'Til the Streetligh​ts Came On - Daniel J. Porter, Author

4:11 PM Posted by Martha A Cheves

 
Meatloaf
(A Daniel J. Porter Special)

2 lbs. ground round steak
2 eggs
1 1/2 cups bread crumbs
Spice blend
1/2 cup ketchup
1/2 cup milk
1 8 oz. can tomato sauce

Spice blend:
2 tsp. dried mustard
2 tsp. paprika
1 1/2 tsp. salt
1 1/2 tsp. dried thyme
1 1/2 tsp. basil
1 tsp. black pepper
1 tsp. garlic powder
1 tsp. onion powder

Preheat oven to 350 degrees. Mix thoroughly in order given. Top with tomato sauce. Place in 9 x 5 loaf pan. Bake for 60 minutes. Serves 6.
 
 
‘Til the Streetlights Came On – Review by Martha A. Cheves, Author of Stir, Laugh, Repeat; Think With Your Taste Buds; A Book and A Dish
 
6:30 a.m.: The thud of the paper on the front porch – two hours until ‘game time.’ (It took until 8:30 for the morning commute traffic to clear our streets, which would then remain virtually car-free until 4:30 that afternoon.)
7:00 a.m.: The gurgle of your family’s coffee pot churning out its black gold – ninety minutes until game time.
7:30 a.m.: The roar of Mr. Pruschetti’s Plymouth wagon… T-Minus sixty minutes and counting.
 
Cued by this melliferous morning melee, we headed down for a bowl of frosted something-or-others and listened for a signal from which we drew further indications of what the day held in store. Our communication network was closer to the beating of tribal drums than today’s web of technology. We moved to the sounds of our world with sublime synchronicity. Noises that seemed inconsequential to others were Morse code to our awaiting ears. We simply listened to the world around us – and we knew what to do.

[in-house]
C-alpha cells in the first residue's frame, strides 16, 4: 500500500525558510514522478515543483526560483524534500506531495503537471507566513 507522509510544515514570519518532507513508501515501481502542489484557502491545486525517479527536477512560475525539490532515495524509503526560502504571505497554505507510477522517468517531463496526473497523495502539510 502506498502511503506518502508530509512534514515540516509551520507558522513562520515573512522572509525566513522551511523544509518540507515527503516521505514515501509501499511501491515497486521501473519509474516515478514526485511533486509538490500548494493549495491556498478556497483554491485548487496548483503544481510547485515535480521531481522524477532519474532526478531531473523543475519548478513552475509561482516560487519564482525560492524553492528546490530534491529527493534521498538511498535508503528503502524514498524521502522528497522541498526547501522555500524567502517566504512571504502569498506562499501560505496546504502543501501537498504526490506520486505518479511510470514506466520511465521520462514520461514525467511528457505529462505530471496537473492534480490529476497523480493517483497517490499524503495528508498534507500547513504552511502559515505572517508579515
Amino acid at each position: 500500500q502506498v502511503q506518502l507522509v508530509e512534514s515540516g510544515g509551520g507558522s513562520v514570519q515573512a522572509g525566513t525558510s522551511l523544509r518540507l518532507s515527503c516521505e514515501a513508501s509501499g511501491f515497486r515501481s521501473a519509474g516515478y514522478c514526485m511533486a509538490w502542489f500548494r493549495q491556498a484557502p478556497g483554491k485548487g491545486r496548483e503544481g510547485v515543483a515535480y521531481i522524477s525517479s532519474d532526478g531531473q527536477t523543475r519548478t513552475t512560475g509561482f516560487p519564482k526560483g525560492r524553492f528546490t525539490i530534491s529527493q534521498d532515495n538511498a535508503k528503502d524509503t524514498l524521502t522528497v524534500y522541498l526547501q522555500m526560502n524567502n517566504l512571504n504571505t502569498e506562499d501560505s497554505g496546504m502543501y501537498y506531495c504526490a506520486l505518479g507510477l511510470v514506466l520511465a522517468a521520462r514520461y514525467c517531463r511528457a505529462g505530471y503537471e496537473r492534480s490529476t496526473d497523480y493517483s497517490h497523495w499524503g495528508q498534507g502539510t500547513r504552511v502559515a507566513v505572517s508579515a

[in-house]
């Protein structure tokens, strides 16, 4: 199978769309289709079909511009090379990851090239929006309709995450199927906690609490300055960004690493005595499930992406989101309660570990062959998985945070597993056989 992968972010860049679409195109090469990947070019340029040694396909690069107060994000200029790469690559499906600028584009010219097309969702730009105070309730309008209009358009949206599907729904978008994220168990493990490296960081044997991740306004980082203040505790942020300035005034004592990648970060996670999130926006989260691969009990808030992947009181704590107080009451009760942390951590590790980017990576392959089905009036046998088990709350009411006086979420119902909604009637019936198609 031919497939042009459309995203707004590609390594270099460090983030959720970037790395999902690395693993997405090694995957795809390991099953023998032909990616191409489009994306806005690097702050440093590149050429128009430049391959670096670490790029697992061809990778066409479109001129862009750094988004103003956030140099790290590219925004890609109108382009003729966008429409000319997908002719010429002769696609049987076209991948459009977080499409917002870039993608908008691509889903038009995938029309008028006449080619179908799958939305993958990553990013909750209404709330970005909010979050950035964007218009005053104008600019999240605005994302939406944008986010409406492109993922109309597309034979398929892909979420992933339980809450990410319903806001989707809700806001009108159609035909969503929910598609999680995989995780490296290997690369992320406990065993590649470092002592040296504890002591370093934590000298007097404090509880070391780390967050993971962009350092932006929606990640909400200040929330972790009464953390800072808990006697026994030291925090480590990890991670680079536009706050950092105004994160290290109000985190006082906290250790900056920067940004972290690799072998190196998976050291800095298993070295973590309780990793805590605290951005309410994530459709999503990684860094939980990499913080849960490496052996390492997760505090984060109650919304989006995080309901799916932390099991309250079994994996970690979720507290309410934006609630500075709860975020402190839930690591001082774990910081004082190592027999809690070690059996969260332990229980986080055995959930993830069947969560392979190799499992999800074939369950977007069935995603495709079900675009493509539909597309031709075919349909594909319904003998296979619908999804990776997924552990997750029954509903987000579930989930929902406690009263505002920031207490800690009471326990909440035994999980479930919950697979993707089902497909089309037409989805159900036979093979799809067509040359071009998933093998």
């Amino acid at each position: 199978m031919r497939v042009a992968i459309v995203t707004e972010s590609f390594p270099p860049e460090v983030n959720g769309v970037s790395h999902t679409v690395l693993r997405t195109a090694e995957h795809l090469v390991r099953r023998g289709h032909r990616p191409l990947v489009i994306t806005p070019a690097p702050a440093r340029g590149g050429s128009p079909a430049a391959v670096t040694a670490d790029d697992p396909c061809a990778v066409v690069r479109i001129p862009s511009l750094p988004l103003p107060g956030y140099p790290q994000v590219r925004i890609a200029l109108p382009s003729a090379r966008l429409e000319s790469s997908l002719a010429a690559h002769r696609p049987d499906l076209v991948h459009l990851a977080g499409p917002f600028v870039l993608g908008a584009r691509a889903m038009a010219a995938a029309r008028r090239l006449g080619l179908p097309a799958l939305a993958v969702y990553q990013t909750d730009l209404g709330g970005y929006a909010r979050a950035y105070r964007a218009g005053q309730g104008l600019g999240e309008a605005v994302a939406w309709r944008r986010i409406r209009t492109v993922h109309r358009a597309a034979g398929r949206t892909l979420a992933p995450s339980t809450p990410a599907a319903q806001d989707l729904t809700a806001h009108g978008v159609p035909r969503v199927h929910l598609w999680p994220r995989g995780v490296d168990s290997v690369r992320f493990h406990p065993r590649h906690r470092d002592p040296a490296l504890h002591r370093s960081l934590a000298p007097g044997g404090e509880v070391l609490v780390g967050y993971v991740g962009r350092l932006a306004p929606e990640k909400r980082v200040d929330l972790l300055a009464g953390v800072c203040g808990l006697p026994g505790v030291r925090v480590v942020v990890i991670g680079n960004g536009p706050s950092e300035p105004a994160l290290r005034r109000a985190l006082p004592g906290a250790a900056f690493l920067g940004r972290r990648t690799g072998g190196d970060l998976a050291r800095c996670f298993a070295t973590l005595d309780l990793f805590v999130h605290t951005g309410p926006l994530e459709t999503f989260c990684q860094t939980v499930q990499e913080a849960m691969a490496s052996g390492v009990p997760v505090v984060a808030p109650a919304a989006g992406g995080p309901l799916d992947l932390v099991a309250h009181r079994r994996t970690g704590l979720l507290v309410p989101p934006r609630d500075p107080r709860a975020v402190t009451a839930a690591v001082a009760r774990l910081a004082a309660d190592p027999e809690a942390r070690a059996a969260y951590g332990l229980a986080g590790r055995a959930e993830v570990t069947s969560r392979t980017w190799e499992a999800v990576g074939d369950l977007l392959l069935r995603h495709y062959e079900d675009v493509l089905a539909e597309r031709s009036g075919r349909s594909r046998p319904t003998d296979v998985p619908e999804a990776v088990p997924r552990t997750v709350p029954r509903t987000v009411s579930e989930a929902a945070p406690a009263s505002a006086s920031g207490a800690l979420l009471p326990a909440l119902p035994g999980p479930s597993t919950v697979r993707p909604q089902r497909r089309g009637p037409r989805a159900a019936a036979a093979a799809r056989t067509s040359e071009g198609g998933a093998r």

Now those were the days! If you were a kid growing up from the 1950s to the 1980s, you can very possibly relate to this. This was the time when we had no cell phones, no texting, and no computer games. This was the time when we actually ‘played.’ There were organized sports for those lucky enough to live in an area that offered them or if you family could afford to pay for you to participate but for those who couldn’t, your games were organized by those who played. Sometimes it even became the one who had the ball or bat or glove. As to where you played, a lot of times it was in the road or if you were lucky, the vacant lot. Those were the days of not only having real, honest fun but also the days of self teaching and learning lessons that would follow you through the rest of your life.
 
As Author Daniel J. Porter spreads out his childhood stories, I can’t help but think about the kids of today. As we expand more and more each day into the computer world I can’t help but feel that today’s kids are missing out on so much. Other than technology, what are today’s kids learning? Can a computer game teach them team work? Can a computer game teach them respect for others? Can a computer game teach them to share? Sadly I fell the answer to these questions have to be answered with a no. Yes there are organized sports and events that kids can participate in but the accomplishment of organizing, bring the players together, setting up the rules of fairness and most of all, making those friendships and memories that will last a lifetime can’t be found in a computer game.
 
As I read ‘Til the Streetlights Came On I took a wonderful walk down memory lane. It also made me feel sorry for the kids of today. They are missing out on so much. Maybe, just maybe, this book will help wake us up and get the kids outside where the real fun begins. It’s a book I recommend be read, especially by young parents.

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